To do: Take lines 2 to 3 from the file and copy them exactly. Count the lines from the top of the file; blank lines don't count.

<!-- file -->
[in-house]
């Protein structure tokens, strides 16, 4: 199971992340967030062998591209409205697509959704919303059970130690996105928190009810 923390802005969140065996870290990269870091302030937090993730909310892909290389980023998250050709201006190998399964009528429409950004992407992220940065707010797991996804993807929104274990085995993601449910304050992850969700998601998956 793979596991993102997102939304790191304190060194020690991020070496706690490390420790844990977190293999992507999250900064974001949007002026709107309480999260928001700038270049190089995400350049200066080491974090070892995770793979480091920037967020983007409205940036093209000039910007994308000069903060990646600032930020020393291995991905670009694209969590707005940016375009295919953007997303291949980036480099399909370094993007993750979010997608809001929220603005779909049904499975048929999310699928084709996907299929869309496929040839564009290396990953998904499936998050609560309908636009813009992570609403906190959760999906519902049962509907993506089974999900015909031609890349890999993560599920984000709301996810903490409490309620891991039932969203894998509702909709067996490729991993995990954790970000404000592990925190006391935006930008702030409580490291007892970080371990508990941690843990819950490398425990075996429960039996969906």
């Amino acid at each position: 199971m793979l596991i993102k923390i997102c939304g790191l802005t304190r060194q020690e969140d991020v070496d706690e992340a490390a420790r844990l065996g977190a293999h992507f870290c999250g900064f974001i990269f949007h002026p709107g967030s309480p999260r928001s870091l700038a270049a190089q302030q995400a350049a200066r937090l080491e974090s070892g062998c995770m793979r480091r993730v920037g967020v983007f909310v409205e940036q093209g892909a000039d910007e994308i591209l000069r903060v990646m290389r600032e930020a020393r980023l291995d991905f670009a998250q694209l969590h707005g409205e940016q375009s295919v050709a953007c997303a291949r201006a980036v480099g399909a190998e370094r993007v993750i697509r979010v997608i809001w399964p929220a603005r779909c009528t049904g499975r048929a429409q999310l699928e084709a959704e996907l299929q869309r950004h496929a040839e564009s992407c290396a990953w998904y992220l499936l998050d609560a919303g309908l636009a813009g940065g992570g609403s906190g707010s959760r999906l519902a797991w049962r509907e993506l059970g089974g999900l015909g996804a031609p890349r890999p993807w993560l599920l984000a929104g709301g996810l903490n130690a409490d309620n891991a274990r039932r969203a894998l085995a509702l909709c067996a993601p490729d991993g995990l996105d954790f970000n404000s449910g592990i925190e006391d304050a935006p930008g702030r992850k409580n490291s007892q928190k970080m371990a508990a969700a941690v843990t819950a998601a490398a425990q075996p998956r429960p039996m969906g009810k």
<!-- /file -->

């Protein structure tokens, strides 16, 4: 199971992340967030062998591209409205697509959704919303059970130690996105928190009810 923390802005969140065996870290990269870091302030937090993730909310892909290389980023998250050709201006190998399964009528429409950004992407992220940065707010797991996804993807929104274990085995993601449910304050992850969700998601998956 793979596991993102997102939304790191304190060194020690991020070496706690490390420790844990977190293999992507999250900064974001949007002026709107309480999260928001700038270049190089995400350049200066080491974090070892995770793979480091920037967020983007409205940036093209000039910007994308000069903060990646600032930020020393291995991905670009694209969590707005940016375009295919953007997303291949980036480099399909370094993007993750979010997608809001929220603005779909049904499975048929999310699928084709996907299929869309496929040839564009290396990953998904499936998050609560309908636009813009992570609403906190959760999906519902049962509907993506089974999900015909031609890349890999993560599920984000709301996810903490409490309620891991039932969203894998509702909709067996490729991993995990954790970000404000592990925190006391935006930008702030409580490291007892970080371990508990941690843990819950490398425990075996429960039996969906």
């Amino acid at each position: 199971m793979l596991i993102k923390i997102c939304g790191l802005t304190r060194q020690e969140d991020v070496d706690e992340a490390a420790r844990l065996g977190a293999h992507f870290c999250g900064f974001i990269f949007h002026p709107g967030s309480p999260r928001s870091l700038a270049a190089q302030q995400a350049a200066r937090l080491e974090s070892g062998c995770m793979r480091r993730v920037g967020v983007f909310v409205e940036q093209g892909a000039d910007e994308i591209l000069r903060v990646m290389r600032e930020a020393r980023l291995d991905f670009a998250q694209l969590h707005g409205e940016q375009s295919v050709a953007c997303a291949r201006a980036v480099g399909a190998e370094r993007v993750i697509r979010v997608i809001w399964p929220a603005r779909c009528t049904g499975r048929a429409q999310l699928e084709a959704e996907l299929q869309r950004h496929a040839e564009s992407c290396a990953w998904y992220l499936l998050d609560a919303g309908l636009a813009g940065g992570g609403s906190g707010s959760r999906l519902a797991w049962r509907e993506l059970g089974g999900l015909g996804a031609p890349r890999p993807w993560l599920l984000a929104g709301g996810l903490n130690a409490d309620n891991a274990r039932r969203a894998l085995a509702l909709c067996a993601p490729d991993g995990l996105d954790f970000n404000s449910g592990i925190e006391d304050a935006p930008g702030r992850k409580n490291s007892q928190k970080m371990a508990a969700a941690v843990t819950a998601a490398a425990q075996p998956r429960p039996m969906g009810k």